Corrosiveness of Soda Experiment


In this experiment, we will be investigating the corrosiveness of soda. If you are one of those people who can't last a day without drinking soda, read on.

Corrosiveness of Soda, Daniel Oines

You are probably already aware of the bad effects of drinking too much soda but seeing the effects of soda first hand will probably be enough to convince you that the bad effects you have been hearing about are all actually true.

One of the negative effects of too much soda, relative to our experiment, is its effect to our tooth enamel. In this activity, you will not only discover the extent of the corrosiveness of soda but also which type of soda is the most corrosive.


To perform this activity, make sure you have all of the following materials:

  • 1 small bottle each of Coca Cola, Pepsi, Dr. Pepper, Sprite, Mountain Dew and Distilled water
  • 6 plastic cups
  • 6 tarnished pennies
  • Notepad
  • Measuring cup
  • Marker for creating cup labels

This experiment is expected to take about one week before you get to see and assess the results. The longer it takes, the clearer the results will be.


Take all the 6 plastic cups and label each using the marker. Assign one cup for each drink - one for Coca Cola, one for Pepsi, one for Dr. Pepper, one for Sprite, one for Mountain Dew and the last one for the distilled water. Pour each liquid into the designated cup and drop one tarnished penny for each labelled cup.

Observe what happens to each penny each day. Take note and record these observations in your notepad. You may pick the penny out of the cup to look at them closely but make sure you return them back inside after observing.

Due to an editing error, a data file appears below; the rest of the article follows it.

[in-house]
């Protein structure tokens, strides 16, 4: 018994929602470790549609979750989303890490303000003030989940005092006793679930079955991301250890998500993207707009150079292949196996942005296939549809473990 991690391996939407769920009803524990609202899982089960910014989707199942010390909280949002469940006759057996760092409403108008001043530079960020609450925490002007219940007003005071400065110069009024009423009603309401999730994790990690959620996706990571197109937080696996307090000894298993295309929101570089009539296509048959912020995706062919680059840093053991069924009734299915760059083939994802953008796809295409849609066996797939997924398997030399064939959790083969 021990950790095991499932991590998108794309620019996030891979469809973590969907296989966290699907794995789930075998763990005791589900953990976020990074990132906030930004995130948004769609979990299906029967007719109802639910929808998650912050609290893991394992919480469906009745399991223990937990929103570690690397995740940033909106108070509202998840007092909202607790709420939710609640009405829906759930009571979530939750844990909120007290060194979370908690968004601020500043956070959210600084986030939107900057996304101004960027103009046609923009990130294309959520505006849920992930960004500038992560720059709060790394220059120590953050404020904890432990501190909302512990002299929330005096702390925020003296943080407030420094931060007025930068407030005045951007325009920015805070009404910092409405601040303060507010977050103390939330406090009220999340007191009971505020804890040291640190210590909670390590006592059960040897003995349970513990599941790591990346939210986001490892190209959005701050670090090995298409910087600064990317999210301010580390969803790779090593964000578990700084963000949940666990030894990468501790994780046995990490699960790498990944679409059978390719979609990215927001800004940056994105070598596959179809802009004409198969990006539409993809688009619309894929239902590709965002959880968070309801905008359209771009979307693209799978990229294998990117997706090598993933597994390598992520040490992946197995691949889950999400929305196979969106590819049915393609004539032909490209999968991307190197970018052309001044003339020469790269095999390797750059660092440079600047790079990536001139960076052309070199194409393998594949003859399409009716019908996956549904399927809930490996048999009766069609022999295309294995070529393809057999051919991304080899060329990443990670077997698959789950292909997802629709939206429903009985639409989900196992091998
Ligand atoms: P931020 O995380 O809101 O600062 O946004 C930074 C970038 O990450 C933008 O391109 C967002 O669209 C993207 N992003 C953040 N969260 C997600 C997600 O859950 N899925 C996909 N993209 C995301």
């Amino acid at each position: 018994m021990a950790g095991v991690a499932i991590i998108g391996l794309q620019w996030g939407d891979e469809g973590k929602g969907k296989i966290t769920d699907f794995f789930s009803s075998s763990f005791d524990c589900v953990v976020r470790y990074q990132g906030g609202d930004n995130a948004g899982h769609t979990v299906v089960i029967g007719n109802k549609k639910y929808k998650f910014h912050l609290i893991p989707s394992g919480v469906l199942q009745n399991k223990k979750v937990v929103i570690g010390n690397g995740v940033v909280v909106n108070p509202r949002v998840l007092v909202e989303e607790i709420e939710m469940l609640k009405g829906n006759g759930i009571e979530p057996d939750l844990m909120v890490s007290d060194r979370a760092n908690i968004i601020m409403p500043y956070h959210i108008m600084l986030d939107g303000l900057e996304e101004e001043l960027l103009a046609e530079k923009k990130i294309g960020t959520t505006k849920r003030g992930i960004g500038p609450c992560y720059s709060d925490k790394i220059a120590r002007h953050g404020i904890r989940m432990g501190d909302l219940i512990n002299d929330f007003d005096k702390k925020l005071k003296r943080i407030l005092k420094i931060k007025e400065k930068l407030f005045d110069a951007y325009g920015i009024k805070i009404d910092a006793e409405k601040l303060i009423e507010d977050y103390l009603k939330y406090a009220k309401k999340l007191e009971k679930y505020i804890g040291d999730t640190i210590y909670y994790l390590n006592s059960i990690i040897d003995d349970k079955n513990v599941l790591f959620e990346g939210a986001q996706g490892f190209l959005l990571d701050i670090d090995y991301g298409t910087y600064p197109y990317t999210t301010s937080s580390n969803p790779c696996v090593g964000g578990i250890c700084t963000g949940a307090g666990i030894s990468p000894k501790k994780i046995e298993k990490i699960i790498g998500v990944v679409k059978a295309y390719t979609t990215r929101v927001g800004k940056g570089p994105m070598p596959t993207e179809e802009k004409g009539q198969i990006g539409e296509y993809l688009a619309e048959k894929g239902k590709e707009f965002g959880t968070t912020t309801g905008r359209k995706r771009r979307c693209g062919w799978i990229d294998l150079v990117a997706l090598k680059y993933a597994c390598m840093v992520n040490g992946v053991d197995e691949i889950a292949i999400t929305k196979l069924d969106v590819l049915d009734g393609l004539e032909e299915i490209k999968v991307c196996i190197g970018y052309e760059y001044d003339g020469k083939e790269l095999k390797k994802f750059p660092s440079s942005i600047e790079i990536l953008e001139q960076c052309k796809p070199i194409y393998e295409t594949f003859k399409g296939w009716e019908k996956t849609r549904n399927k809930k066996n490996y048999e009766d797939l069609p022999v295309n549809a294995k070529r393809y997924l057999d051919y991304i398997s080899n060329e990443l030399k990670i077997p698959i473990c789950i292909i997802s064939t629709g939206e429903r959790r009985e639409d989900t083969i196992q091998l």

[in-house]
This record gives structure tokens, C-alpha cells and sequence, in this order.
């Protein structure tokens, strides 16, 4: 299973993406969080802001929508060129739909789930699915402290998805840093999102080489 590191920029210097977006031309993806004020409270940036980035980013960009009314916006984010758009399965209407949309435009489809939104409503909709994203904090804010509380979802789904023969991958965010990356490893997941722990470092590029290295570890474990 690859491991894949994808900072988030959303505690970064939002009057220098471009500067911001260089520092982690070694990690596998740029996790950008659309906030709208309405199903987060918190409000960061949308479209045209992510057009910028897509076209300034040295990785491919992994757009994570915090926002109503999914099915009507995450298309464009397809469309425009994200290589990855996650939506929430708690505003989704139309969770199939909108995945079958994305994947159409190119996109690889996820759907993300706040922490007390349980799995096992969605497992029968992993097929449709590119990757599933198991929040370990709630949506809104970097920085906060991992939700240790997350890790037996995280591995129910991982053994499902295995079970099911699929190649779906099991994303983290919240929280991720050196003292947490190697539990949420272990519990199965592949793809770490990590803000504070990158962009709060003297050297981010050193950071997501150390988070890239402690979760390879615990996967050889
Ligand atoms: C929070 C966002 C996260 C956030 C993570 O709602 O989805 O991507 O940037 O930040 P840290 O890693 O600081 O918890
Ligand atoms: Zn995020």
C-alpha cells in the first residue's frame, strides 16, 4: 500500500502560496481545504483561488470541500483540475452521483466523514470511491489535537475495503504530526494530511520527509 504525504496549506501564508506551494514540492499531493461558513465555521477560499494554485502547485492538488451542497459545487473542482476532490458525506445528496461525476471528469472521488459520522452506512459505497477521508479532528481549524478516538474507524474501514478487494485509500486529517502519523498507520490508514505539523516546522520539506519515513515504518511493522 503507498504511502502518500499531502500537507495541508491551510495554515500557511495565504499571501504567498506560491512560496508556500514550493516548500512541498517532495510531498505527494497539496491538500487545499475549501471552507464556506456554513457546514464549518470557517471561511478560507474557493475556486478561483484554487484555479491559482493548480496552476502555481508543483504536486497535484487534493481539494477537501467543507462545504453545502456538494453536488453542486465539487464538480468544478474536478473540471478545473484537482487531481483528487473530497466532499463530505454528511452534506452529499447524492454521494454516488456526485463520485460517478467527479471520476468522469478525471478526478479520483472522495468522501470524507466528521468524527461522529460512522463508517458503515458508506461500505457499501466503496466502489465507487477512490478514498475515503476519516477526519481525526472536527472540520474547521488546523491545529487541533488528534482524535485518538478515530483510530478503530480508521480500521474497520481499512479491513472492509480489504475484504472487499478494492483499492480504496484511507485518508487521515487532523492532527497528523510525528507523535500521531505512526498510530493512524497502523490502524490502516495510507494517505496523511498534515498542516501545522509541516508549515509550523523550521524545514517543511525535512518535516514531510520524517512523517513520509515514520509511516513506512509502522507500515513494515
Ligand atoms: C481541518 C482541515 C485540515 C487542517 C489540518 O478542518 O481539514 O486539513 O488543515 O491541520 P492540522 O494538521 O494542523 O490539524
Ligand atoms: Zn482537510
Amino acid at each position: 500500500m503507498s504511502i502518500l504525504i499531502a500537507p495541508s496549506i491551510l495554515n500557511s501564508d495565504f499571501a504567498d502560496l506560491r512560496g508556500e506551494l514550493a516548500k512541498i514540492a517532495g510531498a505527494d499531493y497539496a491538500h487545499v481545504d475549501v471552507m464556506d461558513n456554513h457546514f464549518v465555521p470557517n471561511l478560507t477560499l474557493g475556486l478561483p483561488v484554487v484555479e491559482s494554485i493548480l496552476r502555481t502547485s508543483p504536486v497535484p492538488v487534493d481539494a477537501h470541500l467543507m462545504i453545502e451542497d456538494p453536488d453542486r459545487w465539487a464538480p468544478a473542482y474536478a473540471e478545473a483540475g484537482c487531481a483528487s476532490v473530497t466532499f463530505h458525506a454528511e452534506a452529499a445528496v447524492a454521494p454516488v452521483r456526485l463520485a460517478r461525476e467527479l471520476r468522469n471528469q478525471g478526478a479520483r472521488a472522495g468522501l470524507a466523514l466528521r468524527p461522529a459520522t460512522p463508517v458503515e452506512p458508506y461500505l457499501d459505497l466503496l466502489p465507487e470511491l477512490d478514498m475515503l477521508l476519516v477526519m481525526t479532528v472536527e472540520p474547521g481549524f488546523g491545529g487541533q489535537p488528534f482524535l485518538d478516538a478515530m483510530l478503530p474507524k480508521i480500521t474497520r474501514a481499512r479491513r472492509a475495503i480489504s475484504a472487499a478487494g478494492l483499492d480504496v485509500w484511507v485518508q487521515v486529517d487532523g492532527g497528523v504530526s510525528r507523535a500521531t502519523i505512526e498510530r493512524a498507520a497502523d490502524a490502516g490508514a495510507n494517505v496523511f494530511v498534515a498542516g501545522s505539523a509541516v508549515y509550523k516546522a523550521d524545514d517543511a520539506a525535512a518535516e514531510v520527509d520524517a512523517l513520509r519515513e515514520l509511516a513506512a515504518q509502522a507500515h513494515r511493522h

When noting your observations, try to observe whether the darker coloured sodas remove the tarnish from the pennies faster than the lighter-coloured ones. Also take note if the lighter coloured sodas change colour as they remove the tarnish. Do not forget to compare these observations to that of the penny soaked in the distilled water. Continue doing this for a week and assess the trend if there is any.


You must have noticed, as days passed by, that the darker-coloured sodas removed the tarnish from the coins quicker than the lighter coloured ones. This means that the darker-coloured sodas are stronger and are more corrosive compared to the lighter colour sodas.

The American Dental Association or the ADA has warned people that too much soda could damage their teeth particularly their tooth enamel. This Corrosiveness of Soda experiment only proves and supports ADA's position on the said issue. So before you drink another bottle of soda, think again. You do not have to completely shun sodas from your diet. Just consume in moderation and this will save you from weakening your teeth or worse!

Boost Your Self-Esteem

Self-Esteem Course

Deal With Too Much Worry

Worry Course

How To Handle Social Anxiety

Social Anxiety Course

Handling Break-ups

Separation Course

Struggling With Arachnophobia?

Spider Phobia Course

More Self-Help Courses

Self-Help Section

Search over 500 articles on psychology, science, and experiments.
How to cite this article: (Aug 17, 2011). Corrosiveness of Soda Experiment. Retrieved Apr 22, 2017 from

Want to stay up to date? Follow us!

More To Explore